Machining is by chip removal

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Even if chip forming machining operations are among the most ancient, they still are the core of the mechanical technology, innovating themselves while keeping pace with the technological and scientific evolution.
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With chip-forming machining we mean all those manual or automated processes by which the material is subjected to shape changes performed by a tool that subtracts material in excess: for this reason, stock removal processes are defined subtractive technology.
Chip removal processes, besides attaining determinate shape characteristics, allow achieving surface finishing degrees and dimensional accuracy compliant with the specifications, especially when the shape is complex and not efficiently implementable with other technologies.
Several are the variables that influence these processes, mainly the tool (shape and material), technological parameters (cutting speed, feed speed and pass depth), the coolant management (quality, cleanliness degree and pressure), the machine tool and the material to be machined.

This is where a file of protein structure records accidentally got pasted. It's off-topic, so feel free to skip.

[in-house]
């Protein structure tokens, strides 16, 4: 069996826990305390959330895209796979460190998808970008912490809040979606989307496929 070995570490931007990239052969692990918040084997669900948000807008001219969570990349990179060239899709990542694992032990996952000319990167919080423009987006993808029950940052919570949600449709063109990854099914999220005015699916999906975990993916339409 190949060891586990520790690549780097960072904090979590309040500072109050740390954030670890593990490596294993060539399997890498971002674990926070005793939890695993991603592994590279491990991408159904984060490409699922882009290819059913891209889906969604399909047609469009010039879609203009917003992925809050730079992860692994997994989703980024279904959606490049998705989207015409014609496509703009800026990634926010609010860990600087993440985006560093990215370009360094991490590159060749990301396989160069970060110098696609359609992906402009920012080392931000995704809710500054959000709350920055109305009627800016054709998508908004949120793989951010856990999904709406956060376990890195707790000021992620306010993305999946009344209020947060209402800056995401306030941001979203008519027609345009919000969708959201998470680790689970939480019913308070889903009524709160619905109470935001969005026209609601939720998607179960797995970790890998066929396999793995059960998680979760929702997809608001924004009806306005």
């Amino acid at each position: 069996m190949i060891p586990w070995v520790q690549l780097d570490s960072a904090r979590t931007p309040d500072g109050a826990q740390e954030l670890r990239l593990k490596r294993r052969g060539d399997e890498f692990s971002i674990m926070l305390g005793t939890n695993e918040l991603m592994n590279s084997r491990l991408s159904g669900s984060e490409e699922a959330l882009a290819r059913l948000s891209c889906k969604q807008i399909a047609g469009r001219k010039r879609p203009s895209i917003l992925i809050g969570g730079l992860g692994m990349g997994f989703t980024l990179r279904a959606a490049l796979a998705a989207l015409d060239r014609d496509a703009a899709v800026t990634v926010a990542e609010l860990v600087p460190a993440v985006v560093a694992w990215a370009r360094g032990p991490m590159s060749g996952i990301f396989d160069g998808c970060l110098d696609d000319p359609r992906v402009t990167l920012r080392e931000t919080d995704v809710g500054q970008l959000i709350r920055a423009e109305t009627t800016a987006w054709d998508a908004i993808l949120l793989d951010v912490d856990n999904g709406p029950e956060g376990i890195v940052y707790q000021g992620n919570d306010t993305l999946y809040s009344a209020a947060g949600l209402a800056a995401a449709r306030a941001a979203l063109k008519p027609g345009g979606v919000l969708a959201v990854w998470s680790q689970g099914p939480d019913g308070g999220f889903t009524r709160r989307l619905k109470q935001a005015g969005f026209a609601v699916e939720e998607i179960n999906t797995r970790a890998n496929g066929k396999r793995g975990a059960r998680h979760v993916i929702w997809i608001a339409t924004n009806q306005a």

Chip removal operations can be subdivided into two macro-families, those for the implementation of pieces with axial-symmetrical shapes, i.e. with rotational symmetry, and those to produce any shape, even very complex. Irrespective of the process, the machining phases provide for roughing operations, with the removal of big material volumes, and finishing processes to reach the project specifications. The additional semi-finishing and super-finishing operations can become necessary in particular cases.

Aluminium machining with tool: to keep the machining area clean, it is necessary a strong flowrate of coolant, which must be kept clean and efficient. – Source RBM
Aluminium machining with tool: to keep the machining area clean, it is necessary a strong flowrate of coolant, which must be kept clean and efficient. – Source RBM

Always in evolution …
The chip removal world never stops and it is always at the service of the mechanical technology, in order to offer solutions granting a competitive advantage.